Kiruba Shankar wears many hats. He runs a blogging company, sits on the board of Rang De, and is director of Wikimedia, India. To add to this, he teaches at Asian College of Journalism and gives talks on blogging to students in IIM Bangalore, Anna University, and various colleges. He has now donned one more hat. He has initiated TEDx to Chennai.With a bunch of 25 eager volunteers and four months of hardwork behind Kiruba, TEDx Chennai did come alive on 29 November 2009. Kiruba made TEDx different from the word go. The participants were served breakfast! (whoever suggested the idea deserve our applause). After idli, pongal, and vada to heart’s desire, the audience got in to witness the speakers who inspired with their own stories. His anchoring of the event was fantastic. Chinmayi, the playback singer and Kiruba’s long time friend, was roped in as a co-host.
Kiruba is a truly multifaceted human being with a touch of grace. His story of how he brought TEDx Chennai is a lesson in entrepreneurship for young entrepreneurs.
Kiruba was driving on a highway. He was fascinated to see tree saplings on the road. He wanted to know who had kept them, perhaps by mistake. This led him to Mullai Vanam, who was keeping them on the highway for people to “steal” them. Why? Mullai lost his wife a few years back and she loved trees. So whenever Mullai gets to meet you [or anyone for that matter], he asks for your birthday and wedding anniversary, records them in his diary, and promptly plants a sapling on each of these days. He then calls you up to inform you that saplings are planted and you can visit them anytime! Mullai Vanam was recognized at TEDx Chennai when Kiruba told the audience about why three plant saplings were kept on the stage. Kiruba is such a person that he brought an unsung hero to limelight. No wonder he also brought TEDx to Chennai. After TEDx Chennai, he tweeted: “I've found my lifecalling. Unearth and discover inspiring people from various fields and make them meet each other.”
He was kind enough to share his calling and to talk to us about TEDx Chennai on the day of the event.
Kiruba started with TED conference at Long Beach, California. To emphasize how inspiring this conference has been, he says each of the 1000 seats costs about Rs. 3 lakhs ($6600). Furthermore, all the 1000 tickets for the 2010 TED Long Beach is sold out. And the tickets for 2011 is about to be sold out. When TED reached a level of popularity, the organizers did two important things. First they opened up TED conferences free to audience through the Internet through live web streaming and then by featuring recorded videos of the shows on the TED website to be viewed by anyone. In fact, a couple of TED videos were played during TEDx Chennai. Second, according to Kiruba, “they did something fantabulous,” when they open sourced the event to willing organizers who can bring in amazing people to present ideas worth spreading. This gave birth to TEDx where x stands for independently organized events.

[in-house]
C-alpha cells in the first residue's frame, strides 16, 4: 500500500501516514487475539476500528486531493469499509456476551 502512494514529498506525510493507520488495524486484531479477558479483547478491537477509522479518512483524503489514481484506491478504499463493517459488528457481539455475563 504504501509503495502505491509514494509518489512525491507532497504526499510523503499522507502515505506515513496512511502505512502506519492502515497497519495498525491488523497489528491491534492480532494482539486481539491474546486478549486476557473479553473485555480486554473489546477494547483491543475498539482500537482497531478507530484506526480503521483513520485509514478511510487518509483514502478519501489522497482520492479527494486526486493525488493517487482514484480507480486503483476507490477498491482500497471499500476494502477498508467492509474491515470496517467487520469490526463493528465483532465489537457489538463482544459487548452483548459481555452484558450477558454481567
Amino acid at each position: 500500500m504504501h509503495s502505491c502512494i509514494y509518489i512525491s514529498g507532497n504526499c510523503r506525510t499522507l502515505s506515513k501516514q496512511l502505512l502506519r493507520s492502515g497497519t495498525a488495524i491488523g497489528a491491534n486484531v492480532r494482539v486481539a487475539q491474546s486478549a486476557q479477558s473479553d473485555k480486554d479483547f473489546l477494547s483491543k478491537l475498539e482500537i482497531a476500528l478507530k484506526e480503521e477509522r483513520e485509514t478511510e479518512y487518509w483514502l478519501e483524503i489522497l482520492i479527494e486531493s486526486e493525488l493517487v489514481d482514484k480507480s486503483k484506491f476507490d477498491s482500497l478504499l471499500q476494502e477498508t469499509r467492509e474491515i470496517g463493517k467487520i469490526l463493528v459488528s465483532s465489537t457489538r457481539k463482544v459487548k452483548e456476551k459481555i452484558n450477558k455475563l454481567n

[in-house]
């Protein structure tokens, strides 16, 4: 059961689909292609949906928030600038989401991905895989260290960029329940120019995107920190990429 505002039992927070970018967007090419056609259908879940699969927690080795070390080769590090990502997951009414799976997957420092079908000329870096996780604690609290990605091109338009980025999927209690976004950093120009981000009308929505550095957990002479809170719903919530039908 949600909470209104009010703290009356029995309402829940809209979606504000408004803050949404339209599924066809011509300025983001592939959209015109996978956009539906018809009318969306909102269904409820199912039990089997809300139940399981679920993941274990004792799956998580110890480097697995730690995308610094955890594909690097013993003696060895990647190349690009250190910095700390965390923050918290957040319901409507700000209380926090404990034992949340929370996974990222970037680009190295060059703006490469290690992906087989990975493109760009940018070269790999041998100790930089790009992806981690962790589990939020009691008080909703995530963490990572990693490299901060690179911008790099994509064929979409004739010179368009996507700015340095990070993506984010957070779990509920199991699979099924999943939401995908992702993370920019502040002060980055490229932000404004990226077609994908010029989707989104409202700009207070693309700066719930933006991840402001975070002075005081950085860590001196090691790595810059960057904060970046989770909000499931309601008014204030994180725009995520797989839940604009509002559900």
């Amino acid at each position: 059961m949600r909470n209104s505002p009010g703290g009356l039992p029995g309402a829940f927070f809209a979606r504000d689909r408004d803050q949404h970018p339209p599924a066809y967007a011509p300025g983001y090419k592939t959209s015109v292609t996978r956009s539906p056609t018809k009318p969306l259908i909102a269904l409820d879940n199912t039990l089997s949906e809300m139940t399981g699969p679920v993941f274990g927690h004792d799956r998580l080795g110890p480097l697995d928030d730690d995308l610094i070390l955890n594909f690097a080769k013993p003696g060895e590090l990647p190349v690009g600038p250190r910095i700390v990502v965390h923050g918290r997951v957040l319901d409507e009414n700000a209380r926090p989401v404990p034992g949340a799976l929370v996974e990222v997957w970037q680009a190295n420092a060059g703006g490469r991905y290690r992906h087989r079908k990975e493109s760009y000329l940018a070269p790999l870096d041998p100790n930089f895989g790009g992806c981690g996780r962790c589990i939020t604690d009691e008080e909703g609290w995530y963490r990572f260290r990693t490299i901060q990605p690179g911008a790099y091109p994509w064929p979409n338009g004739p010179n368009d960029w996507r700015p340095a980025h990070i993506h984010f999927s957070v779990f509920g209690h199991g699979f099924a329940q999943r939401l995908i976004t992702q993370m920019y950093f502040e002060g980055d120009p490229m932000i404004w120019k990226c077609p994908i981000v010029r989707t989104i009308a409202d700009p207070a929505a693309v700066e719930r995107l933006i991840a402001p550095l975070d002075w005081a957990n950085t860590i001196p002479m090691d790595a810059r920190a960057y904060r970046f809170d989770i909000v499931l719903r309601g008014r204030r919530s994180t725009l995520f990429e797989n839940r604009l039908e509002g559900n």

How did Kiruba manage to organize the event with a team? There are no formal members for TEDx Chennai. He too open sourced the volunteering part. Any young, aspiring, passionate person willing to meet someone who has achieved something in life is welcome to be a volunteer. Every one of the volunteers signed up just with fire in the belly and a touch of inspiration to contribute to something that could transform people’s lives. Kiruba’s high point is that he was able to get in 25 willing volunteers and guide them, pivot them, and finally make TEDx Chennai happen. If you look at the composition of volunteers, they are not senior executives in a big company, except for David Appasamy of Sify. They all are eager, young, passionate people (Benedict Gnaiah, advertising professional, 51 years old, included). With no history of organizing an event behind them, they worked as a team to realize the event. They did have teething problems. In the end, they accomplished their mission in an admirable way. In the postevent meet, some volunteers lamented that they didn’t get to eat breakfast and lunch. Such was their commitment.
The objective of TEDx Chennai, according to Kiruba, is to get amazing people from different walks of life, be it movies, technology, mobile, medicine, or you name it and hand pick them to be speakers of TEDx Chennai. He feels “When great people come together, amazing things happen.”
The word about TEDx Chennai was spread mostly online—blogs, Facebook, Twitter, and of course, they have a website (www.tedxchennai.com). Don’t you think this is an amazing lesson in marketing? You have less time, and limited space as TED is largely an unknown concept except for people who have known TED India that happened in Mysore recently. Still you are able to create a buzz in Chennai.
With a mission to bring TED India experience to TEDx Chennai by enabling people to get TED India-like experience (for who could not make it to TED India), Kiruba finally was successful in finding sponsorship. Although initially there were less sponsors, less tickets sold, the situation turned around with a week of the event. Sponsors started approaching the organizers and had to be turned back and the 240-seat capacity of IC & SR auditorium at IIT Madras was full to the brim. And then all eager ticket seekers had to be turned down.
Kiruba credits Chris Anderson of TED as the person behind the success of TED all over the world. And we credit Kiruba for being the brain behind this amazing event in Chennai. TEDx is here to stay. The next year’s event is slated to be on 10.10.10. And Kiruba promises to bring this dose of inspiration and ideas worth spreading to Chennai every year. YourStory wishes Kiruba the very best in his endeavor.